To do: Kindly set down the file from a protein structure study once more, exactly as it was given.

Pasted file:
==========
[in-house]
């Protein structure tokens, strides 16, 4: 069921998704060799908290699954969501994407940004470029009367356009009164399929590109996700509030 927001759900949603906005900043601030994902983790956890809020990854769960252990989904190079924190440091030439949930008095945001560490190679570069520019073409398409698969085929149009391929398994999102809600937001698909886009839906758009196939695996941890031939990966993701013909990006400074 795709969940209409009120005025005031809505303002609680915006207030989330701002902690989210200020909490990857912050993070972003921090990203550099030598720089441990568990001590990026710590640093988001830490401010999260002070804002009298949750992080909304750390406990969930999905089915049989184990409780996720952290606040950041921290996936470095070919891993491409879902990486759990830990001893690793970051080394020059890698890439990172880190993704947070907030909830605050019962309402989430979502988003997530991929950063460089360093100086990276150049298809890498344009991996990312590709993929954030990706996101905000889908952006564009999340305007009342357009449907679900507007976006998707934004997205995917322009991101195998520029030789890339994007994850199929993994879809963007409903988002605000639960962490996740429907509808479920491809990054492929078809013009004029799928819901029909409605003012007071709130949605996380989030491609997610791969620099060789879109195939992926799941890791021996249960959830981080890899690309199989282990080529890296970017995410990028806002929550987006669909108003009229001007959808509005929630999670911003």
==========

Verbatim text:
[in-house]
């Protein structure tokens, strides 16, 4: 069921998704060799908290699954969501994407940004470029009367356009009164399929590109996700509030 927001759900949603906005900043601030994902983790956890809020990854769960252990989904190079924190440091030439949930008095945001560490190679570069520019073409398409698969085929149009391929398994999102809600937001698909886009839906758009196939695996941890031939990966993701013909990006400074 795709969940209409009120005025005031809505303002609680915006207030989330701002902690989210200020909490990857912050993070972003921090990203550099030598720089441990568990001590990026710590640093988001830490401010999260002070804002009298949750992080909304750390406990969930999905089915049989184990409780996720952290606040950041921290996936470095070919891993491409879902990486759990830990001893690793970051080394020059890698890439990172880190993704947070907030909830605050019962309402989430979502988003997530991929950063460089360093100086990276150049298809890498344009991996990312590709993929954030990706996101905000889908952006564009999340305007009342357009449907679900507007976006998707934004997205995917322009991101195998520029030789890339994007994850199929993994879809963007409903988002605000639960962490996740429907509808479920491809990054492929078809013009004029799928819901029909409605003012007071709130949605996380989030491609997610791969620099060789879109195939992926799941890791021996249960959830981080890899690309199989282990080529890296970017995410990028806002929550987006669909108003009229001007959808509005929630999670911003």